Time and again the EU’s Trade Commissioner has made clear that TTIP will in no way be forced to open public health services to competition from private providers.
But facts do not appear to be relevant to the Brexiters. The opportunity to argue that “the EU is a threat to the NHS” is too good to miss, particularly if it can be linked, however implausibly, to the supposed ambition of US healthcare companies to “privatise the NHS”.
Not only is the argument dishonest, it also, in my view, ignores the very real interests of the NHS which genuinely are at stake in the EU Referendum debate.
First and most obviously, the NHS has a vital interest in the stability and success of the UK economy. The NHS budget cannot be insulated from the effect of economic uncertainty. More fundamentally, if health policy is concerned about human outcomes we should recognise that economic uncertainty also brings pressures on individual citizens which undermine wellbeing and create demand for health and care services.
It is hard to credit the cavalier way in which supporters of Brexit breezily concede that a vote to leave would create up to a decade of unnecessary economic uncertainty. It would be a decade in which avoidable funding pressures would impose yet further demands on services which we know are already extreme pressure.
Rather than indulging in dishonest scare tactics, the Brexiters should explain why they advocate a course which they must know would have negative consequences for both the health of individual citizens and the state of NHS services.
Furthermore, I believe that the NHS interest in the outcome of the referendum goes beyond funding uncertainties.
The NHS is also a major direct beneficiary of UK participation in the EU internal market which we would put at risk if we vote to leave the EU.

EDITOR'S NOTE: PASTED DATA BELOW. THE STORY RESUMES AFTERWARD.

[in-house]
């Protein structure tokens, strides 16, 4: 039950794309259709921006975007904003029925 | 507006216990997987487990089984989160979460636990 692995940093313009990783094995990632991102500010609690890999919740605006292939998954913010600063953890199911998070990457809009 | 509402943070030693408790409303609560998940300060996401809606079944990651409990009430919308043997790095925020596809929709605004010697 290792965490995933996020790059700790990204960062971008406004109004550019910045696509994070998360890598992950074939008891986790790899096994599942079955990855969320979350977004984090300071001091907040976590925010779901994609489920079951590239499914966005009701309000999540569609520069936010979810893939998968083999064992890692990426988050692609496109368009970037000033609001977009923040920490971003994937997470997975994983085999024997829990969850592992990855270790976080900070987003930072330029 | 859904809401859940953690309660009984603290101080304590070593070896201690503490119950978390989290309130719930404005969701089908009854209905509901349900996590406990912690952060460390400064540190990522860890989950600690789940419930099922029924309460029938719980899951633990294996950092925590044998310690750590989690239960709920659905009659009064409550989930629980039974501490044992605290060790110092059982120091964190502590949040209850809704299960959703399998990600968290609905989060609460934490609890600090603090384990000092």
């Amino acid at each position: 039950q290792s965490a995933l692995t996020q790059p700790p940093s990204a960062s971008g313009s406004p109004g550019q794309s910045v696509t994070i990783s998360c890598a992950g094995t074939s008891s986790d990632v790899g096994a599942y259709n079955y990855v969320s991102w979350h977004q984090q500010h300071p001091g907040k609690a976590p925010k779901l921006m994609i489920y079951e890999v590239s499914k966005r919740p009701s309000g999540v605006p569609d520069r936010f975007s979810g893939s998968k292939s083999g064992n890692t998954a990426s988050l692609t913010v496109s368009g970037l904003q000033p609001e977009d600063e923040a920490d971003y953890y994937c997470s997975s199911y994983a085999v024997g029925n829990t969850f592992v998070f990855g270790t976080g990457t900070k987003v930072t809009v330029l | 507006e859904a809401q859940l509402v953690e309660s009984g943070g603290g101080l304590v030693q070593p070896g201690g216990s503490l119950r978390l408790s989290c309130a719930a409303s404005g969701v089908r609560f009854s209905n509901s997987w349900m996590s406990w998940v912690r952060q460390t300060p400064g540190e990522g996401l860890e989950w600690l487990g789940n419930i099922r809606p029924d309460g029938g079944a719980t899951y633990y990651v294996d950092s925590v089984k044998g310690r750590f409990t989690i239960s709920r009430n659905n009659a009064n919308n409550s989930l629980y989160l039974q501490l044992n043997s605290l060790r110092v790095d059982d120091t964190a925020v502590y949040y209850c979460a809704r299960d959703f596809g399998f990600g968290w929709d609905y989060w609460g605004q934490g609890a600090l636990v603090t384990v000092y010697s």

Modern medicine is not static or insular; it is built on a global commitment to apply the fruits of scientific advance to the benefit of individual patients. That commitment requires the open exchange of knowledge and free movement of both goods and people, as well as a global commitment to enforce standards of safety, quality and efficacy.
The EU internal market is an important building block in that global system. While Brexit would not divorce us wholly from the process, I believe it would distance us from the European mainstream and would, over time, undermine the leading role which we currently play in clinical research and development programmes, which in turn would threaten both economic growth and the quality of healthcare in the UK.
More fundamentally it would represent a substantial step down a protectionist and isolationist road which is fundamentally at variance with the strongest argument which the Brexiters say concerns them.
As the campaign develops it becomes increasingly clear that, far from being a voice for an internationalist vision, the Brexiters support the Albanian option – which doesn’t find much support in Albania, because they tried it.